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MBA Founders Lead Battle Against Banks With Crowdfunding Start-Ups

A group of four disruptive crowdfunding platforms were founded by MBA graduates, who are capitalizing on the nascent peer-to-peer lending industry's rapid growth.

By  Seb Murray

Wed Feb 18 2015

SyndicateRoom, a fast-growing crowdfunding platform, is also the name of a study area at Cambridge Judge Business School. Goncalo de Vasconcelos, the entrepreneur who hit on the idea while at the historic university, has much to thank his MBA for.

He is at the forefront of a revolution in financial services. Banks are ripe for disruption with the innovative technology that peer-to-peer lenders use to facilitate investments.  

“Equity crowdfunding is a beautiful thing,” says Goncalo with a smile, flashing a neat row of white teeth.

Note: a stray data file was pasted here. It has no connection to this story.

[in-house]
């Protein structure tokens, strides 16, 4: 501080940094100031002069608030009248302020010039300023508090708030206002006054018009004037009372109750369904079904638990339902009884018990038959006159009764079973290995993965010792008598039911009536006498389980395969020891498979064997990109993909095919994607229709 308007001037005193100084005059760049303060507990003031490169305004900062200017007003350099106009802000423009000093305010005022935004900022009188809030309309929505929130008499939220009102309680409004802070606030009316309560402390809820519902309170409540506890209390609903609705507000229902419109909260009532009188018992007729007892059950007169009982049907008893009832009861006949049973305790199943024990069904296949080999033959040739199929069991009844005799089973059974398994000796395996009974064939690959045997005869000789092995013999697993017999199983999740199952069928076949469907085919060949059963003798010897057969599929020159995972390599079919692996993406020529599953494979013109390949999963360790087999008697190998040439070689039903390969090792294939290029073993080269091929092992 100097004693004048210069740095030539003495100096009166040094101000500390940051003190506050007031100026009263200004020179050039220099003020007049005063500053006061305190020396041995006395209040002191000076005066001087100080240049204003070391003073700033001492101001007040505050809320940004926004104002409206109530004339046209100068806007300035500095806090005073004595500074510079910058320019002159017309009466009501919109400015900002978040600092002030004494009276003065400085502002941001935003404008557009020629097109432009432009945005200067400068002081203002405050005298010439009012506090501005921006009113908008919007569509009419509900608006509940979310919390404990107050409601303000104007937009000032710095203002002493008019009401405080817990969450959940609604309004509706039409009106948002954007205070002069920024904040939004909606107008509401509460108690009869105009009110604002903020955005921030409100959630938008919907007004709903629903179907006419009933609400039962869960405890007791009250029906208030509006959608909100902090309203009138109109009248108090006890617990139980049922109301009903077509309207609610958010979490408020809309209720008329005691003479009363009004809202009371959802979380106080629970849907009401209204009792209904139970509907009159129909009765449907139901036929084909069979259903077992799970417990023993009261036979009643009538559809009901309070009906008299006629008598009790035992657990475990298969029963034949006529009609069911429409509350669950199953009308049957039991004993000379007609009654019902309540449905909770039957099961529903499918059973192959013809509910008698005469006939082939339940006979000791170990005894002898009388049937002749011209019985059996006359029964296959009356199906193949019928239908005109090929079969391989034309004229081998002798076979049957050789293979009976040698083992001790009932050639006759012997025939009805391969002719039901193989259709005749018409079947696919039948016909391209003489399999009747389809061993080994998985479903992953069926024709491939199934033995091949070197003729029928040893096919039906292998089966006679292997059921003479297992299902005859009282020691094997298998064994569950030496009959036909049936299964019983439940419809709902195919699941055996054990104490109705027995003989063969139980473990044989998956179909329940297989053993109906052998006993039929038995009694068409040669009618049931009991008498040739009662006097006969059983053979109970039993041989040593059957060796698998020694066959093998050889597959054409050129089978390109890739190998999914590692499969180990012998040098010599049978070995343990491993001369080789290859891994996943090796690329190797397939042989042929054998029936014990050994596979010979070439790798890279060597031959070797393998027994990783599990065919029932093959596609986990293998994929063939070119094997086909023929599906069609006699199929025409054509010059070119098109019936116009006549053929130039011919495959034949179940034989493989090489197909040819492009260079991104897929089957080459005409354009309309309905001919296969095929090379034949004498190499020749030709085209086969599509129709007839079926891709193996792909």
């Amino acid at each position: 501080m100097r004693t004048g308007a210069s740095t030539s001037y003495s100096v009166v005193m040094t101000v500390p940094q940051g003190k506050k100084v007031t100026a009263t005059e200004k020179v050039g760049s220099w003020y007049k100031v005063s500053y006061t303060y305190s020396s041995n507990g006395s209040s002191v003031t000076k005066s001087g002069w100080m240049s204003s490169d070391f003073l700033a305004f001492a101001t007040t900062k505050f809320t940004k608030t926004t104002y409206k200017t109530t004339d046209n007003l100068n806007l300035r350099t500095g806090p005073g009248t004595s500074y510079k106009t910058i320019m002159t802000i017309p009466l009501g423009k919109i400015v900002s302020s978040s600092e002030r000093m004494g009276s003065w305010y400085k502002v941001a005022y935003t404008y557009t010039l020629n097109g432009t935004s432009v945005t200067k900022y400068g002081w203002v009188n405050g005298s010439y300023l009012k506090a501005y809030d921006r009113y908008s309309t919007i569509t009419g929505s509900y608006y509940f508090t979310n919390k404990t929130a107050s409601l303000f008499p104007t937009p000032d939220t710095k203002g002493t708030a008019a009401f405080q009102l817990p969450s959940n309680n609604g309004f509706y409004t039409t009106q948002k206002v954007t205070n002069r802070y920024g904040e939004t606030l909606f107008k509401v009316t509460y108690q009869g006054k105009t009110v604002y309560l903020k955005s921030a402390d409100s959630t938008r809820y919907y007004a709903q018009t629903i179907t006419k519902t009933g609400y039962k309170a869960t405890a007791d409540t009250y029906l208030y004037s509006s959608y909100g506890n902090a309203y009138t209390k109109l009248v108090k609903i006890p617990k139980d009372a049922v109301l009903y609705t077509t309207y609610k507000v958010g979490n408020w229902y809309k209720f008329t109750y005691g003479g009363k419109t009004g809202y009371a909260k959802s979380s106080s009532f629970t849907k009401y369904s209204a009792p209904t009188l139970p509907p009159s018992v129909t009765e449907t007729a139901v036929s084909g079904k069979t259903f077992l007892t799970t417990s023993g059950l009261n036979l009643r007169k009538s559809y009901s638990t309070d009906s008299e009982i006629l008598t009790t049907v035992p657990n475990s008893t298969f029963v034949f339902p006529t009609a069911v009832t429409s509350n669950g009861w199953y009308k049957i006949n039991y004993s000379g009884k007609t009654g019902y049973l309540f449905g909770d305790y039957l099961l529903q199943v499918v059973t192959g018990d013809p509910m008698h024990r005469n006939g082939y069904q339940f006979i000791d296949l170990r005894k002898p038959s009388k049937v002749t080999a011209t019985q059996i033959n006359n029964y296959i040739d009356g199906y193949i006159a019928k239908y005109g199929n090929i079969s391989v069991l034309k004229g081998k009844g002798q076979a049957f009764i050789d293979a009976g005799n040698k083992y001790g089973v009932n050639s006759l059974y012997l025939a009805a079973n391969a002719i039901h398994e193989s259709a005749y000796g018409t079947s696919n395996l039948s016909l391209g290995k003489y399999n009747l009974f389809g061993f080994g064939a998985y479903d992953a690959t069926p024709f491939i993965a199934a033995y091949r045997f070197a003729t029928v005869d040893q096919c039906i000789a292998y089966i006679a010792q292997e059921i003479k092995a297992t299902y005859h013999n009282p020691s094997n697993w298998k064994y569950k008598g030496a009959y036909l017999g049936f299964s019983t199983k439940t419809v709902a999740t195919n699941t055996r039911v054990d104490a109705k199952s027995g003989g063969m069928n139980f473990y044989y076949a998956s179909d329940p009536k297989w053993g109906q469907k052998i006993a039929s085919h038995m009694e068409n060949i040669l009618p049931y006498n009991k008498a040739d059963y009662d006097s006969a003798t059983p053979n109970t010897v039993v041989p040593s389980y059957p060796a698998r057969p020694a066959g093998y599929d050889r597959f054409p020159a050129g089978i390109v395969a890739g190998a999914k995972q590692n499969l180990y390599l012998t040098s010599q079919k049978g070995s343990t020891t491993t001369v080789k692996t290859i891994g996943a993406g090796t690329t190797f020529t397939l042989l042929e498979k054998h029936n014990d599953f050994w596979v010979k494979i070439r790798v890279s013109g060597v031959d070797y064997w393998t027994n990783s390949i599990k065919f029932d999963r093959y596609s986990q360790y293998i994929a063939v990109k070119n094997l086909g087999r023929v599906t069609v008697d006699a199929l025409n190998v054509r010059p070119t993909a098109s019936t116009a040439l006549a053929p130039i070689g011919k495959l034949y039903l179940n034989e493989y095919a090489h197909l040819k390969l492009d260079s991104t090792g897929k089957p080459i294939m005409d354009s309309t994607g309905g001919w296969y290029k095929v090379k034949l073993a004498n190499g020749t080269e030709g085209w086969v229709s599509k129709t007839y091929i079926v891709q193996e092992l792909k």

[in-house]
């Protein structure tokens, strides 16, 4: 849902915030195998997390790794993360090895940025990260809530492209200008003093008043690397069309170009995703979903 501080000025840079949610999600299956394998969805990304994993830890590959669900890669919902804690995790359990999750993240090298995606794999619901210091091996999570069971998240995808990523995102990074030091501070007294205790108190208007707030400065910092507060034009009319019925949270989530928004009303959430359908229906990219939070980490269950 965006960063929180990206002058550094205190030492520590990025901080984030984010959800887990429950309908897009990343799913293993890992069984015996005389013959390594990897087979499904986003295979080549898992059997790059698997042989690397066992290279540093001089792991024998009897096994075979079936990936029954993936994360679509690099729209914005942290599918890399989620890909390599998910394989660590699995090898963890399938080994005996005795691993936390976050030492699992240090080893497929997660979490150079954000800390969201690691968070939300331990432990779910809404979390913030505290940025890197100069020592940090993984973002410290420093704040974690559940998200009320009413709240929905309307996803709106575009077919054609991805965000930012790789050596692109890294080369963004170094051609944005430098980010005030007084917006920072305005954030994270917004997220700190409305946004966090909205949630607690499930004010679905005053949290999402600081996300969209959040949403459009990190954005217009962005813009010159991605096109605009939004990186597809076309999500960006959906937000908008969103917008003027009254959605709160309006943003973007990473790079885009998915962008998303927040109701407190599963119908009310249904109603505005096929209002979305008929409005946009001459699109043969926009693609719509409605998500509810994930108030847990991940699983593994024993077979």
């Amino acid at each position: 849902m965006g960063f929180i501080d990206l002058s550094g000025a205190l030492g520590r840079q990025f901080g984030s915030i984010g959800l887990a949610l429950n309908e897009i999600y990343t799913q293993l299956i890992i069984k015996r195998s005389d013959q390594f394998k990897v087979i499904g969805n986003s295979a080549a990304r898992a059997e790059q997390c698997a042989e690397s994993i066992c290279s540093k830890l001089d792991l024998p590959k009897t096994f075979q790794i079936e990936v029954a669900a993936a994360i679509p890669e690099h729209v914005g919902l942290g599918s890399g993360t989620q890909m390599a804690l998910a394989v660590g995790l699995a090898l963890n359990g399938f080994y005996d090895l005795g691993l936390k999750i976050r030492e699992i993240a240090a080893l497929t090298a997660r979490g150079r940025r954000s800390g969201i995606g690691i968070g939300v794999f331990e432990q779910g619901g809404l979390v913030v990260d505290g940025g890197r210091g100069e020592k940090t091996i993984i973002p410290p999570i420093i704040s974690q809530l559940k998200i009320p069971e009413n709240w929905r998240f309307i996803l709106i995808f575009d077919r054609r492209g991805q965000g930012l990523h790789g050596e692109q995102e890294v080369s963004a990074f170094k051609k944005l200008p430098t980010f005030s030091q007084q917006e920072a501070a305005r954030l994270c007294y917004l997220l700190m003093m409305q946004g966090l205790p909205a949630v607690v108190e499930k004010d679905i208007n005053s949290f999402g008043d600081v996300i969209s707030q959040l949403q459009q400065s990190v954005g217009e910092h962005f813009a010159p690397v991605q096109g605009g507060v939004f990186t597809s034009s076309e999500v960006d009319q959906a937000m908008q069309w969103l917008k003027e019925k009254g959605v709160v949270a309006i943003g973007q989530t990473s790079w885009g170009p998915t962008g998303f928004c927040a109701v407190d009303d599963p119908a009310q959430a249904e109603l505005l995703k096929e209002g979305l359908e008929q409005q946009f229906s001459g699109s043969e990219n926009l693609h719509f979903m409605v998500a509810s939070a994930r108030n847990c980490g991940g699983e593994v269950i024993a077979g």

SyndicateRoom is an investor-led equity platform that helps entrepreneurs raise cheap capital, providing better rates than banks for both consumers and investors.

It has raised nearly £17 million for users through its platform since launching in 2013.

In a short pace of time, UK P2P platforms have raised nearly £1.5 billion of funding for British businesses and individuals. The Peer-to-Peer Finance Association, a trade body, forecasts that lending will exceed £2.5 billion this year alone.

But in the US, the nascent consumer loans industry is rapidly growing. P2P lenders have already raised a total of $8 billion-plus for consumers and businesses.

Lending Club, the US’s biggest P2P lender, recently listed on the New York Stock Exchange, surging to a valuation of $8.5 billion. The company recently topped $5 billion in loans since its inception.

Renaud Laplanche, Lending Club’s founder and chief executive, graduated from the MBA at HEC Paris, a leading French business school, in 1995.

Renaud says its goal is to transform the banking system. “We believe we can make the system more cost-efficient, more transparent and more customer friendly,” he says.

Renaud is one of a bevy of MBA graduates at the helm of ventures leading the battle against banks.